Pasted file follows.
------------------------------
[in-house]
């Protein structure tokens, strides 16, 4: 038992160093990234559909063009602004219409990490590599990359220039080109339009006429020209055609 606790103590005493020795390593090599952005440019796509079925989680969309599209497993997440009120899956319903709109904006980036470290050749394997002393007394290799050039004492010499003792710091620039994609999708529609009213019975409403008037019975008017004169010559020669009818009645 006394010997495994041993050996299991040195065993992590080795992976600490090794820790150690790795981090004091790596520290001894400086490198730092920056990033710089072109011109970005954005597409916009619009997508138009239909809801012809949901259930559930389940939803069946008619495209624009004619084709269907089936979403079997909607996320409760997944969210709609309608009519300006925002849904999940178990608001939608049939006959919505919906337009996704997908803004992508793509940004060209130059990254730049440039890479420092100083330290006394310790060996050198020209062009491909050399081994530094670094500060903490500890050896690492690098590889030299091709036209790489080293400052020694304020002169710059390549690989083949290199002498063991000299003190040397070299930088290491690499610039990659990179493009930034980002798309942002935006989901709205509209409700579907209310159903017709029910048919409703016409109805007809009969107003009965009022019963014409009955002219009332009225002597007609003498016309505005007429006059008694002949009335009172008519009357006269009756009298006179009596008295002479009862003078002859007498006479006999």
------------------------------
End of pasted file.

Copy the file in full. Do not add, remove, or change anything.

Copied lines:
[in-house]
């Protein structure tokens, strides 16, 4: 038992160093990234559909063009602004219409990490590599990359220039080109339009006429020209055609 606790103590005493020795390593090599952005440019796509079925989680969309599209497993997440009120899956319903709109904006980036470290050749394997002393007394290799050039004492010499003792710091620039994609999708529609009213019975409403008037019975008017004169010559020669009818009645 006394010997495994041993050996299991040195065993992590080795992976600490090794820790150690790795981090004091790596520290001894400086490198730092920056990033710089072109011109970005954005597409916009619009997508138009239909809801012809949901259930559930389940939803069946008619495209624009004619084709269907089936979403079997909607996320409760997944969210709609309608009519300006925002849904999940178990608001939608049939006959919505919906337009996704997908803004992508793509940004060209130059990254730049440039890479420092100083330290006394310790060996050198020209062009491909050399081994530094670094500060903490500890050896690492690098590889030299091709036209790489080293400052020694304020002169710059390549690989083949290199002498063991000299003190040397070299930088290491690499610039990659990179493009930034980002798309942002935006989901709205509209409700579907209310159903017709029910048919409703016409109805007809009969107003009965009022019963014409009955002219009332009225002597007609003498016309505005007429006059008694002949009335009172008519009357006269009756009298006179009596008295002479009862003078002859007498006479006999």